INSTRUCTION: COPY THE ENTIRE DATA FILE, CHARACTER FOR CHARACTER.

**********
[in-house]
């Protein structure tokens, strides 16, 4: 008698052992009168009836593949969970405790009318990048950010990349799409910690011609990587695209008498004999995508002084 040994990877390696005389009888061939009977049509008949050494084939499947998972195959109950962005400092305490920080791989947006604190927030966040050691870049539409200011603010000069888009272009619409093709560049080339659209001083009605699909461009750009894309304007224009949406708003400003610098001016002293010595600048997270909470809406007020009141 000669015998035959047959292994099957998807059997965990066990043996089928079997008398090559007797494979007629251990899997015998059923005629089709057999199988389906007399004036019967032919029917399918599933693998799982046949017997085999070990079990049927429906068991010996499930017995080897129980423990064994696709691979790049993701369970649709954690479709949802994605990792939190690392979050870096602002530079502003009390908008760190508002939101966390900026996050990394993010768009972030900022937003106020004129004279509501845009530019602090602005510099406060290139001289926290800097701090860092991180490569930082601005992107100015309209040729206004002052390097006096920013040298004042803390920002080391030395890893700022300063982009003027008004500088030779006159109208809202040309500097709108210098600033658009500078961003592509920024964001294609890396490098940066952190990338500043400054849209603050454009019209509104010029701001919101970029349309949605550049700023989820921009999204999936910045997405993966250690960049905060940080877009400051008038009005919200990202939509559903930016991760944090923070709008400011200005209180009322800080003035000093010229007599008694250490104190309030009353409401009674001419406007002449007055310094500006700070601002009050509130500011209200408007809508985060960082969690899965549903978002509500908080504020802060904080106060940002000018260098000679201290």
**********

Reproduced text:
[in-house]
């Protein structure tokens, strides 16, 4: 008698052992009168009836593949969970405790009318990048950010990349799409910690011609990587695209008498004999995508002084 040994990877390696005389009888061939009977049509008949050494084939499947998972195959109950962005400092305490920080791989947006604190927030966040050691870049539409200011603010000069888009272009619409093709560049080339659209001083009605699909461009750009894309304007224009949406708003400003610098001016002293010595600048997270909470809406007020009141 000669015998035959047959292994099957998807059997965990066990043996089928079997008398090559007797494979007629251990899997015998059923005629089709057999199988389906007399004036019967032919029917399918599933693998799982046949017997085999070990079990049927429906068991010996499930017995080897129980423990064994696709691979790049993701369970649709954690479709949802994605990792939190690392979050870096602002530079502003009390908008760190508002939101966390900026996050990394993010768009972030900022937003106020004129004279509501845009530019602090602005510099406060290139001289926290800097701090860092991180490569930082601005992107100015309209040729206004002052390097006096920013040298004042803390920002080391030395890893700022300063982009003027008004500088030779006159109208809202040309500097709108210098600033658009500078961003592509920024964001294609890396490098940066952190990338500043400054849209603050454009019209509104010029701001919101970029349309949605550049700023989820921009999204999936910045997405993966250690960049905060940080877009400051008038009005919200990202939509559903930016991760944090923070709008400011200005209180009322800080003035000093010229007599008694250490104190309030009353409401009674001419406007002449007055310094500006700070601002009050509130500011209200408007809508985060960082969690899965549903978002509500908080504020802060904080106060940002000018260098000679201290």